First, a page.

What are the best tax-free funds that provide a stable parking place for money?

QUESTION: What are the best tax-free funds that provide a stable parking place for money?

-- Rana Oommen


ANSWER: We'll be honest with you: Given today's low interest rates, there really aren't any fantastic tax-free places to park money these days. Consider that the yield on Vanguard's Tax Exempt Money-Market fund (sorry, no snapshot available) is a mere 1.57% (based on its seven-day compound yield) -- and right now, that's the top performing tax-free money-market fund, according to iMoneyNet, an industry-tracker. Granted, this yield doesn't factor in the tax break. And during a time when most equity funds are deep underwater, a positive return -- even an anemic one -- may be worth getting excited about.

But nonetheless, we still need to ask you: Are you sure that you need a tax-free fund? "A lot of investors weigh the tax savings too heavily," says Peter Crane, iMoneyNet's managing editor. "If you're not in the very top income-tax bracket -- or in a state with high taxes -- don't even bother."

That said, with interest rates so low, right now the tax-free money-market funds are actually a better deal for investors in lower tax brackets, too. (This would most likely change should interest rates rise.) To know for certain whether a tax-free fund makes sense for you, you need to calculate what's known as the "taxable equivalent yield." To do so, divide the tax-exempt yield by the difference between 1.0 and your tax bracket. So if you were in, say, the 30% tax bracket, the taxable equivalent yield on a tax-free fund yielding 1.57% would be 1.57/(1.0 - 0.30), or 2.24%. Considering that even the best taxable money-market funds currently have yields below 2%, this is clearly a better deal for someone in this tax bracket or above.

Assuming you do decide a tax-free fund is the way to go, what should you look for? Aside from the yield (which is affected by the duration of the fund's holdings), you should also consider whether you want a fund that's free of state as well as federal taxes. If you live in a state with high taxes -- like New York, California or Massachusetts -- that can obviously be an added advantage. But depending on where you live, you might have a hard time finding a fund that specializes in your state. (iMoneyNet provides a list of the top tax-free money-market funds, including state funds.) And in some cases, the national funds may still be a better deal (even if you have to pay state taxes) since they have a larger pool of investments to choose from, which could result in a higher yield, says John Bonnell, portfolio manager of Strong Funds' Municipal Money-Market Fund.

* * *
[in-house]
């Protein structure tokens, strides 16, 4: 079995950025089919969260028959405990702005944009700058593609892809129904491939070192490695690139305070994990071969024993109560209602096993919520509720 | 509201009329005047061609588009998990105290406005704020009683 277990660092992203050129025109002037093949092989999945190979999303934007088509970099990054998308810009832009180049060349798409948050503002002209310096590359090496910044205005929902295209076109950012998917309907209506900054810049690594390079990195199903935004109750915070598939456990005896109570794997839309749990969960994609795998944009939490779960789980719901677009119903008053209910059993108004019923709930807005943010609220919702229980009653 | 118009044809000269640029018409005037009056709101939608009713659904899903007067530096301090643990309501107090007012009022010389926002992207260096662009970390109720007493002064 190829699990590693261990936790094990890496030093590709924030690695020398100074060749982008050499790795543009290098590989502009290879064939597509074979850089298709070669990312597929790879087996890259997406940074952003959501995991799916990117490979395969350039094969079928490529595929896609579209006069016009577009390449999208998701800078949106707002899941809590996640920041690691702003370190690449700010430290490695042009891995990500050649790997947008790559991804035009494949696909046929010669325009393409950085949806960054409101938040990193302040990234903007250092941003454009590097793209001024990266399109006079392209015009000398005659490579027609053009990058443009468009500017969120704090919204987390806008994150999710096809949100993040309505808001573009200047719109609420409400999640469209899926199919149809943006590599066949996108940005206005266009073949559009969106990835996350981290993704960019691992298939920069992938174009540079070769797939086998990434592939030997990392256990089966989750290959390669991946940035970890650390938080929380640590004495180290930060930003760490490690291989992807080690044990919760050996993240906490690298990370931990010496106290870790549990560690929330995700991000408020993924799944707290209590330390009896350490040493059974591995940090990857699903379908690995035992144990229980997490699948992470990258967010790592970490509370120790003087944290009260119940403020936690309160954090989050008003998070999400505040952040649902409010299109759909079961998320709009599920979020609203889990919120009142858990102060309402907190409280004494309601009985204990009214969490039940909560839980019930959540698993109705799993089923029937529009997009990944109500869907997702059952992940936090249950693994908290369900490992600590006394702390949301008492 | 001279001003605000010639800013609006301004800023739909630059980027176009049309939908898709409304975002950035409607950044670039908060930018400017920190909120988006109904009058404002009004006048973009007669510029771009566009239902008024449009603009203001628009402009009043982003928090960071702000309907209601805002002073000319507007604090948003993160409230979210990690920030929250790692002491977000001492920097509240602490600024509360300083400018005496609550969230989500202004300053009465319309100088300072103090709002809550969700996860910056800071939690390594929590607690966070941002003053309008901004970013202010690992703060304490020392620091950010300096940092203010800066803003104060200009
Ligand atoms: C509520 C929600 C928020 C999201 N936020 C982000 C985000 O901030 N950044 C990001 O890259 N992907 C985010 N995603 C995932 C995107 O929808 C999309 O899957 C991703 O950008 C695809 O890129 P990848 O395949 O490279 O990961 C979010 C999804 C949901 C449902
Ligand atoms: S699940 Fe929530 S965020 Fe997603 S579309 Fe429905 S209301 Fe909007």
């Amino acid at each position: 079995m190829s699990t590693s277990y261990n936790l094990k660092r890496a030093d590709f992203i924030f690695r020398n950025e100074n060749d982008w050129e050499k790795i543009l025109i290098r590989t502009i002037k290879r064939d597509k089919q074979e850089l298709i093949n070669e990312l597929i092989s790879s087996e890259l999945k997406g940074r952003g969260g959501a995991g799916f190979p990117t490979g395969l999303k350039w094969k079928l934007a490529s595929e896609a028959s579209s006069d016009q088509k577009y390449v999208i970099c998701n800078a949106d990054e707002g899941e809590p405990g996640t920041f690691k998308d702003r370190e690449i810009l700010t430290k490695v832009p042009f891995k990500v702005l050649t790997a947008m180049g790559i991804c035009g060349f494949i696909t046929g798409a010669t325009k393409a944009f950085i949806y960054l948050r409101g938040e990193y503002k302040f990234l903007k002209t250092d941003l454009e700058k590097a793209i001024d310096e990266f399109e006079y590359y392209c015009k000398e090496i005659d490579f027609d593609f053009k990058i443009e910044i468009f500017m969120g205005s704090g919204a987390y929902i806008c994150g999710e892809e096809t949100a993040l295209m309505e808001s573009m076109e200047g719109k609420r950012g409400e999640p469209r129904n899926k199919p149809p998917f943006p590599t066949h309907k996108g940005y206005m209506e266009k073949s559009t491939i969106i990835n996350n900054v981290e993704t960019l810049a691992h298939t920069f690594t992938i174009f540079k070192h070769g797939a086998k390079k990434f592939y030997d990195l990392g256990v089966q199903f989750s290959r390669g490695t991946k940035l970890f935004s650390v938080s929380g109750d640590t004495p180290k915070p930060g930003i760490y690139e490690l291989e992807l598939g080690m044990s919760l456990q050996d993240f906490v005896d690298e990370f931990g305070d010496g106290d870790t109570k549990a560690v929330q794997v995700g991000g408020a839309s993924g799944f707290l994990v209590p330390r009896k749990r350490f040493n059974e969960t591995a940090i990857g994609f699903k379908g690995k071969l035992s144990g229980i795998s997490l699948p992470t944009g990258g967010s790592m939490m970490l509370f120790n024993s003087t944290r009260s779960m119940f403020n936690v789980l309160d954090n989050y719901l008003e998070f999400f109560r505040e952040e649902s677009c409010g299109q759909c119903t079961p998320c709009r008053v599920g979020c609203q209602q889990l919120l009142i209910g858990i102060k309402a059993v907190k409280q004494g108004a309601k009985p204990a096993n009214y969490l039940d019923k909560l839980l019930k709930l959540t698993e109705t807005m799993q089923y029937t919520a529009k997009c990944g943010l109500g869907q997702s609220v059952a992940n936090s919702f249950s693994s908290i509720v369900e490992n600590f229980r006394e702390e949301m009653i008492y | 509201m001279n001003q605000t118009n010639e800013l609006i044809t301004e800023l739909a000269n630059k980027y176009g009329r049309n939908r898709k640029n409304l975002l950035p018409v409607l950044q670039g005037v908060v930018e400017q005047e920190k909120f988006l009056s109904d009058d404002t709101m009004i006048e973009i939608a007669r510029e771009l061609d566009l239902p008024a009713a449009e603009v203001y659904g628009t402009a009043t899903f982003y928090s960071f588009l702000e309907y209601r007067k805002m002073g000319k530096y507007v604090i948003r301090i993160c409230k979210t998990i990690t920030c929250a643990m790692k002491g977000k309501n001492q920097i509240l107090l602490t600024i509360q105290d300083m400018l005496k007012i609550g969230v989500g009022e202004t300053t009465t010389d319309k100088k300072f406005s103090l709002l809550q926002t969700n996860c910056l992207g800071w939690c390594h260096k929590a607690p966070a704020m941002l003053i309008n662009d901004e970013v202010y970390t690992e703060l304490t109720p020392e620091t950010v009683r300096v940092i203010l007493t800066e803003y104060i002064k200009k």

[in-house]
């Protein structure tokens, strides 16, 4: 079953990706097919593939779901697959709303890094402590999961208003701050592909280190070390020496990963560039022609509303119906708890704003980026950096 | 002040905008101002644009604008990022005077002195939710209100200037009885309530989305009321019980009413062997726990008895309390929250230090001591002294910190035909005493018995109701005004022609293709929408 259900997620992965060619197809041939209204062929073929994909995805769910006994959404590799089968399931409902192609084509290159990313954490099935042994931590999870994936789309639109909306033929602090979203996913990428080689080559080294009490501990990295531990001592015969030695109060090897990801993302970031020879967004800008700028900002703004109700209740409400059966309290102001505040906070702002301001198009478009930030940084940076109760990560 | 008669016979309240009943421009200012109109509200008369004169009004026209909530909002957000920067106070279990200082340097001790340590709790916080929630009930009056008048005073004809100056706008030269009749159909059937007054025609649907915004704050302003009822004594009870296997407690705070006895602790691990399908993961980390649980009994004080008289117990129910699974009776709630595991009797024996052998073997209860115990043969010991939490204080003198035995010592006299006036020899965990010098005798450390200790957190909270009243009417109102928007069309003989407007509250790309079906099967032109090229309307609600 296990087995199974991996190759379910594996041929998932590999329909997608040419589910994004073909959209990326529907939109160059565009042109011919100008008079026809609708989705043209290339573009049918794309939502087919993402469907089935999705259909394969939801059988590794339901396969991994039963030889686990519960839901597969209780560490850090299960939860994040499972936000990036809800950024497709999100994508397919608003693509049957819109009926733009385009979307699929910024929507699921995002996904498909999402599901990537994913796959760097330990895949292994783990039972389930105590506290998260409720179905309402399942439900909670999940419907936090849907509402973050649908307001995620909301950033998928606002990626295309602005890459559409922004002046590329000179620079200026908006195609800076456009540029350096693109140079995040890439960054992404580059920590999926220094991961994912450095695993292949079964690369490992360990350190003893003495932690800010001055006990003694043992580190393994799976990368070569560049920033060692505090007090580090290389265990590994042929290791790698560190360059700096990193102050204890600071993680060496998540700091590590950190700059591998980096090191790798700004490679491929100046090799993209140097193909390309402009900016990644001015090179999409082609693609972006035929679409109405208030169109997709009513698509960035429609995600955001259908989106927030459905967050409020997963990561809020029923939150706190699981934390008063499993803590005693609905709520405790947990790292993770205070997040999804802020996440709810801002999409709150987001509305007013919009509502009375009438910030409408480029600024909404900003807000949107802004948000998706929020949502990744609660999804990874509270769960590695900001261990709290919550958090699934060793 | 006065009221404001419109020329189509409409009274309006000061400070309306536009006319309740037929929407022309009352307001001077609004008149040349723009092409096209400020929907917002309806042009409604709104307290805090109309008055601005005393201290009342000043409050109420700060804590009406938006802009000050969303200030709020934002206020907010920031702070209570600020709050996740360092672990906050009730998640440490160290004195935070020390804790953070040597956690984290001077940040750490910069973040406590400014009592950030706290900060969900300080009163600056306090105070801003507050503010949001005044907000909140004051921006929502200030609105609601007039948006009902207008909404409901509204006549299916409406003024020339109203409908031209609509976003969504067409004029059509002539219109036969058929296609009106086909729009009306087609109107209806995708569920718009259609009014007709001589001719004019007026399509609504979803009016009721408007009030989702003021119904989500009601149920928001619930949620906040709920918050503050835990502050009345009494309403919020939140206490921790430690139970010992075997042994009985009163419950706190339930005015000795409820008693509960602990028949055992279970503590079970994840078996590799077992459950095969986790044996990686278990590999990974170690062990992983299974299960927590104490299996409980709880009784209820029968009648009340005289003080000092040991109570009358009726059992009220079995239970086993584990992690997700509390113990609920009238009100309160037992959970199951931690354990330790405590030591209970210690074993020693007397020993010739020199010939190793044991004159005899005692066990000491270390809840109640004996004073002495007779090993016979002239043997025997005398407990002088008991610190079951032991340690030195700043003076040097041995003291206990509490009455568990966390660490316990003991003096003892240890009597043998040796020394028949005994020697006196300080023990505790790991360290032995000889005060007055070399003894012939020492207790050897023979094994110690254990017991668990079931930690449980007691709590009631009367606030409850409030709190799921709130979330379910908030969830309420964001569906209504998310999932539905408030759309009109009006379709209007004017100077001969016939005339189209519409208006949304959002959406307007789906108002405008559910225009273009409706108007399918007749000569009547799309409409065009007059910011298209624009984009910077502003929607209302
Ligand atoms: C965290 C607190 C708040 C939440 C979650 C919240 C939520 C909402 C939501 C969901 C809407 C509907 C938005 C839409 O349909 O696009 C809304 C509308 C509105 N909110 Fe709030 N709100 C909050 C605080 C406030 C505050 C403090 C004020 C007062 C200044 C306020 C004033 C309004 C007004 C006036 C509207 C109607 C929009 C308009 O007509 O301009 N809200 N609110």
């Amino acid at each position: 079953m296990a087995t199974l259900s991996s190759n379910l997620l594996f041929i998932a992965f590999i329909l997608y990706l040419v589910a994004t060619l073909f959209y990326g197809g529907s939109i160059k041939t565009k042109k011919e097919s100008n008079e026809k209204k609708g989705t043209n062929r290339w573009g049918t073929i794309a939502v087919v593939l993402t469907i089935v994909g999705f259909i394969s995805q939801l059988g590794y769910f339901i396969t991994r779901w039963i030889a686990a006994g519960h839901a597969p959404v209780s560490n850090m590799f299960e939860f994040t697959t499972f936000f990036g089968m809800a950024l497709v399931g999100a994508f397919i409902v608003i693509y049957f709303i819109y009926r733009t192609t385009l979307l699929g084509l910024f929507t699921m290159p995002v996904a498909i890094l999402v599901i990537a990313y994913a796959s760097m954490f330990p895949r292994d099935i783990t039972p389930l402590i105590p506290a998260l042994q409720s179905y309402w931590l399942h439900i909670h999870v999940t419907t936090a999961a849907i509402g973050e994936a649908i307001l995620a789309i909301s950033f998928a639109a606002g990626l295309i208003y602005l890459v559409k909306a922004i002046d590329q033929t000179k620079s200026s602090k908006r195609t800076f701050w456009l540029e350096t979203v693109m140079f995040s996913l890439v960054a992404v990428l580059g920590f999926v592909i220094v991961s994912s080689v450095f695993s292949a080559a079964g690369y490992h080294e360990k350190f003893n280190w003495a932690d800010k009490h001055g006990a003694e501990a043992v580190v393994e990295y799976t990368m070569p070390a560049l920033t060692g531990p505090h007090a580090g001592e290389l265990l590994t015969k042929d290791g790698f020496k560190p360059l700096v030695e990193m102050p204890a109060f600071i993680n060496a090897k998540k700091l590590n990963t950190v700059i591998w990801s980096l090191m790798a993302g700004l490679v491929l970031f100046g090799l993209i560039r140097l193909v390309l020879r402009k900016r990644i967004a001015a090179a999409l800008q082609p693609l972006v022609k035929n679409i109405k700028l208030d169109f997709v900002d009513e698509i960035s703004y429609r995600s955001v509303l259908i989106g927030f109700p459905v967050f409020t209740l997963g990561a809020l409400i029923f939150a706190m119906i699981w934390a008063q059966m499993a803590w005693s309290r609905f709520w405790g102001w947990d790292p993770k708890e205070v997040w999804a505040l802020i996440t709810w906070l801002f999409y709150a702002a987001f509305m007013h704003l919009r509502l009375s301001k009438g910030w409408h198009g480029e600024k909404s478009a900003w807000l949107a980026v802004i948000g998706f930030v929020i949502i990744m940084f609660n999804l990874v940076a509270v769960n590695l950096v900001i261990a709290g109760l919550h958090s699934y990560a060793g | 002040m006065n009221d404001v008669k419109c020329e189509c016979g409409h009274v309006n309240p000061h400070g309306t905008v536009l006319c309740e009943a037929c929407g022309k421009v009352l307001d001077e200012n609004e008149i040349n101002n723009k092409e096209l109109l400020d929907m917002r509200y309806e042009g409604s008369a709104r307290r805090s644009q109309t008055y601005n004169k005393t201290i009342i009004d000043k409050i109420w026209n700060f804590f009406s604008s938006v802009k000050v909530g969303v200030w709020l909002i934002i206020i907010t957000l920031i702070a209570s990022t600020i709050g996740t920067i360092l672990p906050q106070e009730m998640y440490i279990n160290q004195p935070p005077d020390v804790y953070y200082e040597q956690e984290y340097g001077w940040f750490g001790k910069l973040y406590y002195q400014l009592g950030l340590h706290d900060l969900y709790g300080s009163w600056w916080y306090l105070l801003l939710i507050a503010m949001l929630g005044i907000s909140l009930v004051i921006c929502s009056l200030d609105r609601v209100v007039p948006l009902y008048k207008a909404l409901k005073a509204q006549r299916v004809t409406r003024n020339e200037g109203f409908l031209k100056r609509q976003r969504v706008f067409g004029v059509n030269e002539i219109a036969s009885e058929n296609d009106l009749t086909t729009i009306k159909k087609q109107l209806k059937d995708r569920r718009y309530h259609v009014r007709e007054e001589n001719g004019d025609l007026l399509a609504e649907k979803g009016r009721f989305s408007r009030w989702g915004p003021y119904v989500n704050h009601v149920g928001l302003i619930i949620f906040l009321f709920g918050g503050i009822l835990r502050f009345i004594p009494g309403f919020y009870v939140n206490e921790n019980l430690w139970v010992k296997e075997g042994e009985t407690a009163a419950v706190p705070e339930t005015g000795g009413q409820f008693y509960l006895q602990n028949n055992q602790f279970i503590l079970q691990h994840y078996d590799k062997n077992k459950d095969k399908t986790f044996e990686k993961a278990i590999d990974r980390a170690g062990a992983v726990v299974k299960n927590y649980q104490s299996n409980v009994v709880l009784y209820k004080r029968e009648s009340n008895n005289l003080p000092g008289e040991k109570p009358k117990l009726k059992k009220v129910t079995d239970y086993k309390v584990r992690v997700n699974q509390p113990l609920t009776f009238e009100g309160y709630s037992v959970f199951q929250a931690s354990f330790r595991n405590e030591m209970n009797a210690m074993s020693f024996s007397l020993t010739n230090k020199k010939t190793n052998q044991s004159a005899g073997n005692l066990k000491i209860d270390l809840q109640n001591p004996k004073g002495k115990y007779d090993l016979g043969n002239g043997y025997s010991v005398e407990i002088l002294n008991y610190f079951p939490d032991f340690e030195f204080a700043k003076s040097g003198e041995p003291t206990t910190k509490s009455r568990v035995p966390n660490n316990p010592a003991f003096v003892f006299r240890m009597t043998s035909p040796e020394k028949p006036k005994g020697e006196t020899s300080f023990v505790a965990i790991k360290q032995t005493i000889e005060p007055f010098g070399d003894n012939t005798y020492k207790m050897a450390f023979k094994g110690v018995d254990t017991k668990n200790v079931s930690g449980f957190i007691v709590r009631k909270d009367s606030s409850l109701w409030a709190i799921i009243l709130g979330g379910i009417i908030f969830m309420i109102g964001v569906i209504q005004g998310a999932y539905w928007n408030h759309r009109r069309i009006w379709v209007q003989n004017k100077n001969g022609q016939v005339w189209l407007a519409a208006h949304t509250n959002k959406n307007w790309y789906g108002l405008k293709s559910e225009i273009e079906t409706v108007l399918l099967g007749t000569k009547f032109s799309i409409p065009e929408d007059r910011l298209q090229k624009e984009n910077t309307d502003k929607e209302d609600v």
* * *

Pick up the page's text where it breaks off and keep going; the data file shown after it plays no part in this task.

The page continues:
Another thing you should factor in is expenses. "There is almost no better determinant of how a money-market fund is going to perform than how much it charges in fees," says Eric Jacobson, senior analyst for investment-research firm Morningstar. "It's awfully hard to add extra value any other way than having a low expense ratio." These days, the average national tax-free money market fund has an expense ratio of 0.53%.

And if you are subject to the Alternative Minimum Tax, or AMT (a nasty additional tax system for the "wealthy" that an increasing number of Americans are subject to), then you need to be additionally careful when selecting a money-market fund, warns Andrew Clark, senior research analyst at fund-tracker Lipper. Some of these funds are loaded up with securities that are subject to the AMT -- which could increase your own AMT bill. If you are concerned about a potential AMT hit, make sure that you go with a money market fund that has the phrase "tax-free" or "tax exempt" in the name. These funds can't have more than 20% of their portfolios invested in securities subject to the AMT, explains Pam Tynan, senior portfolio manager for Vanguard's short-term/municipal offerings. Funds that have "municipal" in their name can hold more than that. On the other hand, AMT-susceptible securities tend to have higher yields, so if you're sure you won't be socked with the AMT, you might want to find a fund that labels itself this way.

What about other investment options? Well, if you're willing to move up the risk ladder a bit (which is probably a good idea if you think you may be "parked" for more than three to six months), you could consider a short-term muni-bond fund, which these days have an average yield of 1.96%, according to Morningstar. Just make sure that the higher fees justify the yield and that you invest in a fund that gives you the liquidity you need. And if you're willing to consider the taxable realm, you should check out our short-term investing guide, which includes suggestions like loan-participation funds.